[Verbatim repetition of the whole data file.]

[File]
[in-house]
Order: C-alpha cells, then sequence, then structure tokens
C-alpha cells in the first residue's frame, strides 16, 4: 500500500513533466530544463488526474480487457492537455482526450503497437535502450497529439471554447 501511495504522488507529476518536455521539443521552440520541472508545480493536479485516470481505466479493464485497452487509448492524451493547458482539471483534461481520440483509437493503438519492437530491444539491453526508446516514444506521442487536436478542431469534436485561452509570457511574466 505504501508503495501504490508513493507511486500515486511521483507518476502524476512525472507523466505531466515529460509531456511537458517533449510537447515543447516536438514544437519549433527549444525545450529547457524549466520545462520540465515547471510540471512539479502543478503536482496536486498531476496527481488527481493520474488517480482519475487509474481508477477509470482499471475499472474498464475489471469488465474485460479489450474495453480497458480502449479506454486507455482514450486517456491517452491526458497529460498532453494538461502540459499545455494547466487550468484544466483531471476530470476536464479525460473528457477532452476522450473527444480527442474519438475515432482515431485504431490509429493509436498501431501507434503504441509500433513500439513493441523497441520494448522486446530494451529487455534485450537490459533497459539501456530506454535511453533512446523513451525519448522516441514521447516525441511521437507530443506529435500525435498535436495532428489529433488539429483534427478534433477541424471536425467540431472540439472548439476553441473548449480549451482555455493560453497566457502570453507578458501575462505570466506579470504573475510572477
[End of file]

[in-house]
Order: C-alpha cells, then sequence, then structure tokens
C-alpha cells in the first residue's frame, strides 16, 4: 500500500513533466530544463488526474480487457492537455482526450503497437535502450497529439471554447 501511495504522488507529476518536455521539443521552440520541472508545480493536479485516470481505466479493464485497452487509448492524451493547458482539471483534461481520440483509437493503438519492437530491444539491453526508446516514444506521442487536436478542431469534436485561452509570457511574466 505504501508503495501504490508513493507511486500515486511521483507518476502524476512525472507523466505531466515529460509531456511537458517533449510537447515543447516536438514544437519549433527549444525545450529547457524549466520545462520540465515547471510540471512539479502543478503536482496536486498531476496527481488527481493520474488517480482519475487509474481508477477509470482499471475499472474498464475489471469488465474485460479489450474495453480497458480502449479506454486507455482514450486517456491517452491526458497529460498532453494538461502540459499545455494547466487550468484544466483531471476530470476536464479525460473528457477532452476522450473527444480527442474519438475515432482515431485504431490509429493509436498501431501507434503504441509500433513500439513493441523497441520494448522486446530494451529487455534485450537490459533497459539501456530506454535511453533512446523513451525519448522516441514521447516525441511521437507530443506529435500525435498535436495532428489529433488539429483534427478534433477541424471536425467540431472540439472548439476553441473548449480549451482555455493560453497566457502570453507578458501575462505570466506579470504573475510572477